JR
Proof.
Since
X
and
Y
are independent, we know that
C((X, Y)) = \i
x
v,
i.e. the distribution of the ordered pair
(X, Y)
is equal to product measure.
Given
a
Borel subset
H
C
R, let
B =
{(x,y)
G R
2
;
x + y
€
H).
Then
using Fubini's Theorem, we have
P(X + YeH)=
P((X,Y)eB)
=
(/ixi/)(fl)
=
LR^*^)
=
In(lR
1
B{x,y)fJ(dx))i^(dy)
=
JR
viz
G
R;
(x, y)
G
B} u{dy)
=
In
^(
H

y)
v
(
d
y)
so
C(X + Y)=/j,*v.
If
u.
has density
/
and
v
has density
g,
then using
Proposition 6.2.3, shift invariance of Lebesgue measure as in (1.2.5), and
Fubini's theorem again,
(n*v)(H)
=
!^(Hy)
V
(dy)
=
InilHy
1
Kdx))u{dy)
=
J
R
{I
H
_
y
f(x)X(dx))g(y)X(dy)
=
IR(IH
f(
x

v)
K
dx
))a{y) Hd
y
)
=
/R
(
IH
f(
x

y) 9{y)
\(dx))\(dy)
=
I
H
(Iiif(
x
y)9(y)Kdy))x(dx)
=
I
H
(f
*
9)(x) X(dx),
so /i *
v
has density given by
/
*
g.
I
9.5.
EXERCISES.
113
9.5.
Exercises.
Exercise 9.5.1.
For the "simple counterexample" with
tt =
N, P(w) =
2~
w
for w e l l , and
X
n
(ui)
=
2
n
<L,n, verify explicitly that the hypotheses
of each of the Monotone Convergence Theorem, the Bounded Convergence
Theorem, the Dominated Convergence Theorem, and the Uniform Integra
bility Convergence Theorem, are all violated.
Exercise 9.5.2.
Give an example of a sequence of random variables which
is unbounded but still uniformly integrable. For bonus points, make the
sequence also be undominated, i.e. violate the hypothesis of the Dominated
Convergence Theorem.
Exercise 9.5.3.
Let
X,Xi,X%,...
be nonnegative random variables,
defined jointly on some probability triple
(fl,J,
P), each having finite ex
pected value.
Assume that lim
n
_
00
X„(w) =
X(ui)
for all
cje.fl.
For
n,if 6 N, let
Y
n
,K = mm(X
n
,K).
For each of the following statements,
either prove it must true, or provide a counterexample to show it is some
times false.
(a) limi^oo lim
n
^oo E(Y
n?K
) =
B(X).
(b) limn^oo limx^oo E(y
n>K
) = E(X).
Exercise 9.5.4.
Suppose that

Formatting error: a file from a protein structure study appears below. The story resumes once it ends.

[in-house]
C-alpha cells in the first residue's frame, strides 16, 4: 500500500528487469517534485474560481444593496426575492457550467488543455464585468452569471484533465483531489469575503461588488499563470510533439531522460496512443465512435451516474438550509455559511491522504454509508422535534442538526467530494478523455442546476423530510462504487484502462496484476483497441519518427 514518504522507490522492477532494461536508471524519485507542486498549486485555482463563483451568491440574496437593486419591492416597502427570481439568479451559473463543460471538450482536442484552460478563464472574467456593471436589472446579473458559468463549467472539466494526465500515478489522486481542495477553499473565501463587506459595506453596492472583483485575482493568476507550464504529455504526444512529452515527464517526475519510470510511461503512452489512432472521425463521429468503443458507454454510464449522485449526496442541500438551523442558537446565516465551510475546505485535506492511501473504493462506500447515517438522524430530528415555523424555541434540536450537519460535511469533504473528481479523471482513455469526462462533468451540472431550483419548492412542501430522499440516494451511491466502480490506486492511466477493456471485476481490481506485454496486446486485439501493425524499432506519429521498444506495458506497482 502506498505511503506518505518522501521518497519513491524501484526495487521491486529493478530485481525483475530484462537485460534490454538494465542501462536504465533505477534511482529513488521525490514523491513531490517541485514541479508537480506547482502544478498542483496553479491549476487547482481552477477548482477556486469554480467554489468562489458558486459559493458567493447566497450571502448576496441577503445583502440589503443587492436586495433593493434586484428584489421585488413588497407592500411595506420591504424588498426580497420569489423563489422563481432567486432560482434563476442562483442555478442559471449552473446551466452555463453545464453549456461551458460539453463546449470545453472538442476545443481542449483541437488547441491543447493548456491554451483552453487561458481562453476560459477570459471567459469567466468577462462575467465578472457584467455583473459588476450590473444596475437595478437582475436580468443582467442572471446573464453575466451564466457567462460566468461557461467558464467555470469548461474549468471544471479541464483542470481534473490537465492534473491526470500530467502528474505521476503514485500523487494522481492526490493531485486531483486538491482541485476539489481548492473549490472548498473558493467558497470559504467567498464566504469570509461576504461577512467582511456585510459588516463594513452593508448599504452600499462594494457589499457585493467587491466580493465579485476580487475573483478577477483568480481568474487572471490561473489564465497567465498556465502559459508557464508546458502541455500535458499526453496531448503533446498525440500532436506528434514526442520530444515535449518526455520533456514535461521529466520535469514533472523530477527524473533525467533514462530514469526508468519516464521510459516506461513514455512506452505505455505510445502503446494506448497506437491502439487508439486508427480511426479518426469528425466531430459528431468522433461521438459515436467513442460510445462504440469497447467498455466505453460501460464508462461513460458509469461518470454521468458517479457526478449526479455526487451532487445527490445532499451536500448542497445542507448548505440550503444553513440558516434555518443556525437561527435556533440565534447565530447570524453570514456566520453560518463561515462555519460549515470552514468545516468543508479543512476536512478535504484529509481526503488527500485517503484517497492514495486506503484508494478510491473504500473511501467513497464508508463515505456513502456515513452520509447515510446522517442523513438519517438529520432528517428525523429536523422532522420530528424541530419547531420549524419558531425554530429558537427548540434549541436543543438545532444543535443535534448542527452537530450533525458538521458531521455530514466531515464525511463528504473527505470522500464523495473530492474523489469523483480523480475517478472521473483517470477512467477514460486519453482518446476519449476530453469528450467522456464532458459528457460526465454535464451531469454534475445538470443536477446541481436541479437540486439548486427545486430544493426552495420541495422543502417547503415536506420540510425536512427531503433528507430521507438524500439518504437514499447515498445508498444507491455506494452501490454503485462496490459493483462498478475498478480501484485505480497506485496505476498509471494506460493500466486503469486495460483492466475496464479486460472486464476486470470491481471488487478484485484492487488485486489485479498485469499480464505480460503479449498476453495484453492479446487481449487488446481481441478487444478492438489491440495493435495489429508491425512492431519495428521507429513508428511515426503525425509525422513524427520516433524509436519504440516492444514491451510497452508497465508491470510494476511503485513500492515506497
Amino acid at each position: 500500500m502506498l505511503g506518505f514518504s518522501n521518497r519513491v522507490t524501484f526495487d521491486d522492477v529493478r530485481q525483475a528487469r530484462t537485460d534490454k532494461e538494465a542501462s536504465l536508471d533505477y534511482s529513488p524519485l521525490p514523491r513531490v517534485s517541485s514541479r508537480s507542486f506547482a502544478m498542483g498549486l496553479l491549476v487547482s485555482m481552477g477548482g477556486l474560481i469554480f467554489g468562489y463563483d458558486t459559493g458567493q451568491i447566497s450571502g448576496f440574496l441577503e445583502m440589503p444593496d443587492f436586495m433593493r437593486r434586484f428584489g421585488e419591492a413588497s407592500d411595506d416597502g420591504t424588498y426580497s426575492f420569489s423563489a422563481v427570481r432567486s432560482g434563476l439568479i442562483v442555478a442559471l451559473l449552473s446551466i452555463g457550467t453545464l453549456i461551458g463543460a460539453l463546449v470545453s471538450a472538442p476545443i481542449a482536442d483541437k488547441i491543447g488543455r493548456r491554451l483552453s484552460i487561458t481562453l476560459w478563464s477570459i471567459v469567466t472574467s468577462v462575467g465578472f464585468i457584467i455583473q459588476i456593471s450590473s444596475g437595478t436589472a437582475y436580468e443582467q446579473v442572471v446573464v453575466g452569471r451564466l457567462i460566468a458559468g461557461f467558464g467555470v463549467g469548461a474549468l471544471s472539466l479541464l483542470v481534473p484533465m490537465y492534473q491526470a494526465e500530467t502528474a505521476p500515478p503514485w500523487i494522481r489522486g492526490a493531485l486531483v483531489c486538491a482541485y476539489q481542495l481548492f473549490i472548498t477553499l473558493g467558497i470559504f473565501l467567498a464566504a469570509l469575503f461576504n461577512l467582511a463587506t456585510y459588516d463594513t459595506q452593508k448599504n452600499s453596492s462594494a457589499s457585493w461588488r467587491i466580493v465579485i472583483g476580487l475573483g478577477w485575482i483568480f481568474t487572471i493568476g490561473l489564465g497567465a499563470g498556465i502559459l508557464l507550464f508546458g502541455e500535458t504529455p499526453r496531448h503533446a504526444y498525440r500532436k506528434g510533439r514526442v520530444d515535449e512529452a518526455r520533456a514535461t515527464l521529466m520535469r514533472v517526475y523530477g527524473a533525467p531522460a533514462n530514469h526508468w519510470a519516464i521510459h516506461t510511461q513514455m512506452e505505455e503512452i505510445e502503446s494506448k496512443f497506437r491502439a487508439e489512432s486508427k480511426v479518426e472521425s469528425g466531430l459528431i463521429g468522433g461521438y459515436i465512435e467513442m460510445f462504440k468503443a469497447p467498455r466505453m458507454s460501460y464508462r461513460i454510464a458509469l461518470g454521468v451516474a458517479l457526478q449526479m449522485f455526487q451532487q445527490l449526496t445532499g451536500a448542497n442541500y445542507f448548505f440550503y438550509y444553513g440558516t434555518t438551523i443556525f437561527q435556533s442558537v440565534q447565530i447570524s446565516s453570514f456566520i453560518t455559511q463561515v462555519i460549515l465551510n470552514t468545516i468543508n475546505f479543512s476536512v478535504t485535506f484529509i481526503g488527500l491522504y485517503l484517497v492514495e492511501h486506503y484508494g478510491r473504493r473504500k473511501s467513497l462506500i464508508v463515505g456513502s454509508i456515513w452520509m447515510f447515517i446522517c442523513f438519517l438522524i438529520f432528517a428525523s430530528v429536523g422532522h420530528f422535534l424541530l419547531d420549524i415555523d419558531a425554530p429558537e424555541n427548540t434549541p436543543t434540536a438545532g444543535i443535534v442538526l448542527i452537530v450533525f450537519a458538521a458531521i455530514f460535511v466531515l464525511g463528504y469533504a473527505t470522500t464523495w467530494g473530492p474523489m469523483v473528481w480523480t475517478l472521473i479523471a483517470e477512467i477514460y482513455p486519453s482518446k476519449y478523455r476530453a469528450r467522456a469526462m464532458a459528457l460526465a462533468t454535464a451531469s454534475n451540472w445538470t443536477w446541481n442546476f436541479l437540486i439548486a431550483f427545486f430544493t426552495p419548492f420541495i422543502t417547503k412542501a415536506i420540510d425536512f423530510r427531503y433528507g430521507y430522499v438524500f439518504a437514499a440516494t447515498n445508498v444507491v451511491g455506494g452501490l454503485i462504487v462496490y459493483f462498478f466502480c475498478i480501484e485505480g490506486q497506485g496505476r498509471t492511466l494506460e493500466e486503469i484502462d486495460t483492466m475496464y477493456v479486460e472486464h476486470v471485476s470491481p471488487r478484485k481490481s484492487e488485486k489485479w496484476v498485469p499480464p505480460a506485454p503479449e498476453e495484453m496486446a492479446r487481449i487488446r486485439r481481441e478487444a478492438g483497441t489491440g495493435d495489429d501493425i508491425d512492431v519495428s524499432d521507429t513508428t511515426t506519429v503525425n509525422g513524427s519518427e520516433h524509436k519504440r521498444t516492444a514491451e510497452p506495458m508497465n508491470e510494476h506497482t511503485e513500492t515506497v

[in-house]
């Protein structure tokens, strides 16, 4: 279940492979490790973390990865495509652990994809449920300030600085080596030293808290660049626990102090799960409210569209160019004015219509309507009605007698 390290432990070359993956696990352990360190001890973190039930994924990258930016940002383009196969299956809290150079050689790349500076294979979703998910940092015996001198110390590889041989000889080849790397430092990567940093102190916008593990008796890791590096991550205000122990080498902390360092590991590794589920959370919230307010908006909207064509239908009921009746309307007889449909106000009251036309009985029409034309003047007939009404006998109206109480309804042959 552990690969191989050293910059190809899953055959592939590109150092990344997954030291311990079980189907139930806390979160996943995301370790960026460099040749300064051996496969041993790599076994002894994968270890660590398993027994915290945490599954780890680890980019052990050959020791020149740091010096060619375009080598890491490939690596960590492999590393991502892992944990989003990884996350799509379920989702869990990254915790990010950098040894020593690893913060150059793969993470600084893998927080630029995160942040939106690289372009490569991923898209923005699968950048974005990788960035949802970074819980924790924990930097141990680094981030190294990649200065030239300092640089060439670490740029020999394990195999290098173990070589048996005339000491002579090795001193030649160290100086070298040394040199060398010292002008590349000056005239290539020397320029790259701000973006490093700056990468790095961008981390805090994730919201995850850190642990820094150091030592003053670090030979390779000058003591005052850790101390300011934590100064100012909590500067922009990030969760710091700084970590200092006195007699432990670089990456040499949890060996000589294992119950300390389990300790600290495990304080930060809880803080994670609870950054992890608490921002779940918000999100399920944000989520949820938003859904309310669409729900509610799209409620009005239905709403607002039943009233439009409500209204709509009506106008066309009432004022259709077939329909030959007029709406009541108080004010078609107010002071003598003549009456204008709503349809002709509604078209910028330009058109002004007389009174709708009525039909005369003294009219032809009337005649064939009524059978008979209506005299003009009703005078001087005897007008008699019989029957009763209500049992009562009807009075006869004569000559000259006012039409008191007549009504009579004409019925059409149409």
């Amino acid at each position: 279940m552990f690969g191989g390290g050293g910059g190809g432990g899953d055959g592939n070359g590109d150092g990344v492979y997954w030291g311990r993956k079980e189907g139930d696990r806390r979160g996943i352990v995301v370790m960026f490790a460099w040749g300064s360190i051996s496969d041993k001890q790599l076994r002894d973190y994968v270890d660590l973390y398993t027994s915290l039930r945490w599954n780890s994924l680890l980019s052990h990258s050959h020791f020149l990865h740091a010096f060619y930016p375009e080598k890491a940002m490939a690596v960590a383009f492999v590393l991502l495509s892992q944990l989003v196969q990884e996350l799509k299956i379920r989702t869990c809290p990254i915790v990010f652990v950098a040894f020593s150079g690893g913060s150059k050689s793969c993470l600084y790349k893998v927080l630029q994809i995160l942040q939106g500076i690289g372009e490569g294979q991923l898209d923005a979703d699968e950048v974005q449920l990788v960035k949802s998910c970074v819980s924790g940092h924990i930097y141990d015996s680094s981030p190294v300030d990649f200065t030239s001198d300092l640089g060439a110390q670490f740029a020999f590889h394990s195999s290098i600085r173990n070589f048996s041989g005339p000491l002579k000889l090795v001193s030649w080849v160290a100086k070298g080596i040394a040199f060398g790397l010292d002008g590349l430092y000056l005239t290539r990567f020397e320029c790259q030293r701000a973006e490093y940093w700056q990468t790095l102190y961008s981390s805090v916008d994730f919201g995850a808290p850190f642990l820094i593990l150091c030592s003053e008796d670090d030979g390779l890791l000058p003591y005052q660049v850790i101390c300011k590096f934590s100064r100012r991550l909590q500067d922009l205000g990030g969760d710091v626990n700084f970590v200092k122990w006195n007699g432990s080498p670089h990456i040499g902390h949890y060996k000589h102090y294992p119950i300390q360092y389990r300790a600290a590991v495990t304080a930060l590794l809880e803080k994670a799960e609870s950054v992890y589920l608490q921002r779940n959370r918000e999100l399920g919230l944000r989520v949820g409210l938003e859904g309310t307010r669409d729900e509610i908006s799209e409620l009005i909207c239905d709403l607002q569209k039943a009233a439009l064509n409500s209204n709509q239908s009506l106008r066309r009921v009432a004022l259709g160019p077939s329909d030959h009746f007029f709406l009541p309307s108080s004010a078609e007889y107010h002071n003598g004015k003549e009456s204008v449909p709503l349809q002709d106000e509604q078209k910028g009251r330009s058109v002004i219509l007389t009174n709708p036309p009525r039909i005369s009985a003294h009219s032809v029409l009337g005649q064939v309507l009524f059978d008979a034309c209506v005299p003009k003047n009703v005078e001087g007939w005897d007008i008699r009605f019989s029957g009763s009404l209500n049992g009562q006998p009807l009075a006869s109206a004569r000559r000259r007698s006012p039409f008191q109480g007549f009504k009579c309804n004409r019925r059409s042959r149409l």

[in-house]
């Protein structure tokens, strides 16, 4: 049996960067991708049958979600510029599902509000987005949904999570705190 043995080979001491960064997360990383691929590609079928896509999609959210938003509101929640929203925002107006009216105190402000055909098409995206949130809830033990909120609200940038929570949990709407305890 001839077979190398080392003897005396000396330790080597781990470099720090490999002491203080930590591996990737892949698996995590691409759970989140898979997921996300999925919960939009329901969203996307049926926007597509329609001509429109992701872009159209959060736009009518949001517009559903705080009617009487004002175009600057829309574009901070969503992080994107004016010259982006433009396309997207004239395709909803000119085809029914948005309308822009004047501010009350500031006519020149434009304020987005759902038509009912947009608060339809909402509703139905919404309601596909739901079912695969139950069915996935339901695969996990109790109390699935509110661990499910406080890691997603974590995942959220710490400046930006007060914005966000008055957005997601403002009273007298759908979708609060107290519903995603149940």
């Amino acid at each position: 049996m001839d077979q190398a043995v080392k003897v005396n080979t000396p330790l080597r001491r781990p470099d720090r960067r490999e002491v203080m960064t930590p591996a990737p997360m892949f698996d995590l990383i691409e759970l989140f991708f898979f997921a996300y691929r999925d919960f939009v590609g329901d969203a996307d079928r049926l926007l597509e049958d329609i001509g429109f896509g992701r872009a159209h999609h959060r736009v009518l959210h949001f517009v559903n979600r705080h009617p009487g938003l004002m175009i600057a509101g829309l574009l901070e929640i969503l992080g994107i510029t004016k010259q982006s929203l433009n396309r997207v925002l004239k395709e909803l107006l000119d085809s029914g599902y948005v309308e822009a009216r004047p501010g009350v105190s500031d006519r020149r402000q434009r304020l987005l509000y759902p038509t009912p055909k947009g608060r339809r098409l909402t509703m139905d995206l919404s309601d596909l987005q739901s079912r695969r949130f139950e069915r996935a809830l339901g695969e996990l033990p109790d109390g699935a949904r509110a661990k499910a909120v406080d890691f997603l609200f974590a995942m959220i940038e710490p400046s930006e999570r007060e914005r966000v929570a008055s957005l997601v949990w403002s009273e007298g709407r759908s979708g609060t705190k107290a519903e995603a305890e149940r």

lim.
n
^oo X
n
(u>) =
0 for all
w £ fl,
but
lim^oo E[X„] ^ 0. Prove that E(sup
n
X
n
) = oo.
Exercise 9.5.5.
Suppose sup
n
E(X„
r
) < oo for some r > 1. Prove that
{X
n
}
is uniformly integrable. [Hint: If X
n
(cA>) >
a >
0, then X
n
(u;) <
\X
n
{u)\
r
/
a
r
~\]
Exercise 9.5.6.
Prove that Theorem 9.1.6 implies Theorem 9.1.2. [Hint:
Suppose
\X
n
\ < Y
where
E(Y) <
oo. Prove that
{X
n
}
satisfies (9.1.4).]
Exercise 9.5.7.
Prove that Theorem 9.1.2 implies Theorem 4.2.2, assum
ing that EX < oo. [Hint: Suppose
{X
n
}
/
X
where EX < oo. Prove
that
{Xn)
is dominated.]
Exercise 9.5.8.
Let
fl =
{1,2},
with P({1}) = P({2}) =
\,
and let
F
t
({l}) =
t
2
and
F
t
({2}) = t
A
for 0 <
t
< 1.
(a) What does Proposition 9.2.1 conclude in this case?
(b) In light of the above, what rule from calculus is implied by Proposi
tion 9.2.1?
Example 9.5.9.
Let
X
1
,X
2
,.
be
i.i.d.,
each with
P(Xi =
1) =
P(X
t
=
1) = 1/2.
114
9.
MORE PROBABILITY THEOREMS.
(a) Compute the moment generating functions
Mxi^s).
(b) Use Theorem 9.3.4 to obtain an exponentiallydecreasing upper bound
on P ( i ( X i + . . . + * „ ) > 0.1).
Exercise
9.5.10.
Let
Xi,X2,..
be
i.i.d.,
each having the standard
normal distribution
N{0,
1).
Use Theorem 9.3.4 to obtain an exponentially
decreasing upper bound on P
(^(Xi
+
• • •
+
X
n
) >
O.l). [Hint: Don't for
get (9.3.2).]
Example
9.5.11.
Let
X
have the distribution Exponential(5), with
density
fx(x)
=
5
e~
bx
for
x >
0 (with
fx{x)
= 0 for
x <
0).
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